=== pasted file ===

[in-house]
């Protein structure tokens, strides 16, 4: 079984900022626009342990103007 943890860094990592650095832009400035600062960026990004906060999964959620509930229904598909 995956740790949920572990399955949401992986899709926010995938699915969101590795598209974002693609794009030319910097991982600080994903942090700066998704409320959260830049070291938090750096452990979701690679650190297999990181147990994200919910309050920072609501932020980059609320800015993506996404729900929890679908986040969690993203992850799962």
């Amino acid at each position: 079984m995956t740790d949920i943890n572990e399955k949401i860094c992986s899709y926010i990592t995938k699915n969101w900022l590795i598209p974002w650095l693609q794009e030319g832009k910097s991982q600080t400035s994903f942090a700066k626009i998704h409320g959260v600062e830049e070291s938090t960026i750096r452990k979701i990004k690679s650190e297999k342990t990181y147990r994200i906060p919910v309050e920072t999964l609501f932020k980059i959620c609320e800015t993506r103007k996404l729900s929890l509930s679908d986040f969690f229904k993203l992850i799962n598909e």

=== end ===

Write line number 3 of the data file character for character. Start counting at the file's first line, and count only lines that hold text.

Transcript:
């Amino acid at each position: 079984m995956t740790d949920i943890n572990e399955k949401i860094c992986s899709y926010i990592t995938k699915n969101w900022l590795i598209p974002w650095l693609q794009e030319g832009k910097s991982q600080t400035s994903f942090a700066k626009i998704h409320g959260v600062e830049e070291s938090t960026i750096r452990k979701i990004k690679s650190e297999k342990t990181y147990r994200i906060p919910v309050e920072t999964l609501f932020k980059i959620c609320e800015t993506r103007k996404l729900s929890l509930s679908d986040f969690f229904k993203l992850i799962n598909e």